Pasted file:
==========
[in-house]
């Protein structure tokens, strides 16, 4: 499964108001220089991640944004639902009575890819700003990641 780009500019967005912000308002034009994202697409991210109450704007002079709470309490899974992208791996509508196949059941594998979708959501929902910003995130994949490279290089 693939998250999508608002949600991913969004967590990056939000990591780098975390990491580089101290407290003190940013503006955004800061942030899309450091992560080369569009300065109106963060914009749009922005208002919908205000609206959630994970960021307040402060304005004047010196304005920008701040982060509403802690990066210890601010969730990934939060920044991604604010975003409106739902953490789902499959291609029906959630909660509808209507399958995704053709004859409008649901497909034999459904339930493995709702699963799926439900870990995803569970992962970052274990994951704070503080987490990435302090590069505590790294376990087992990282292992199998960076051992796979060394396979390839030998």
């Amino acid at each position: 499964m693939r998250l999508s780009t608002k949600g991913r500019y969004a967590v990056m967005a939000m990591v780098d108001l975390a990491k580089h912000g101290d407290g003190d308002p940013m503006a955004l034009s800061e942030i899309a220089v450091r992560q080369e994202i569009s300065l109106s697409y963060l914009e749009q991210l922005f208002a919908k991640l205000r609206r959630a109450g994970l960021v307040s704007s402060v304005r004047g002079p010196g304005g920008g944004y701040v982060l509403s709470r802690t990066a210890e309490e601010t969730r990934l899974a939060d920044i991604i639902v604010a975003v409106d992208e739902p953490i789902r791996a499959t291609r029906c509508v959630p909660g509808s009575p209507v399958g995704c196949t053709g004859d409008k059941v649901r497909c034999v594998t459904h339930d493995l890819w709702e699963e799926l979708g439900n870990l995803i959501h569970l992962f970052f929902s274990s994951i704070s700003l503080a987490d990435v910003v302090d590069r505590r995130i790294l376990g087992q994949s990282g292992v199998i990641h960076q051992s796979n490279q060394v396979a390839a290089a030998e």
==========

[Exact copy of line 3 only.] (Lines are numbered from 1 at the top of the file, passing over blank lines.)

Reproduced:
């Amino acid at each position: 499964m693939r998250l999508s780009t608002k949600g991913r500019y969004a967590v990056m967005a939000m990591v780098d108001l975390a990491k580089h912000g101290d407290g003190d308002p940013m503006a955004l034009s800061e942030i899309a220089v450091r992560q080369e994202i569009s300065l109106s697409y963060l914009e749009q991210l922005f208002a919908k991640l205000r609206r959630a109450g994970l960021v307040s704007s402060v304005r004047g002079p010196g304005g920008g944004y701040v982060l509403s709470r802690t990066a210890e309490e601010t969730r990934l899974a939060d920044i991604i639902v604010a975003v409106d992208e739902p953490i789902r791996a499959t291609r029906c509508v959630p909660g509808s009575p209507v399958g995704c196949t053709g004859d409008k059941v649901r497909c034999v594998t459904h339930d493995l890819w709702e699963e799926l979708g439900n870990l995803i959501h569970l992962f970052f929902s274990s994951i704070s700003l503080a987490d990435v910003v302090d590069r505590r995130i790294l376990g087992q994949s990282g292992v199998i990641h960076q051992s796979n490279q060394v396979a390839a290089a030998e």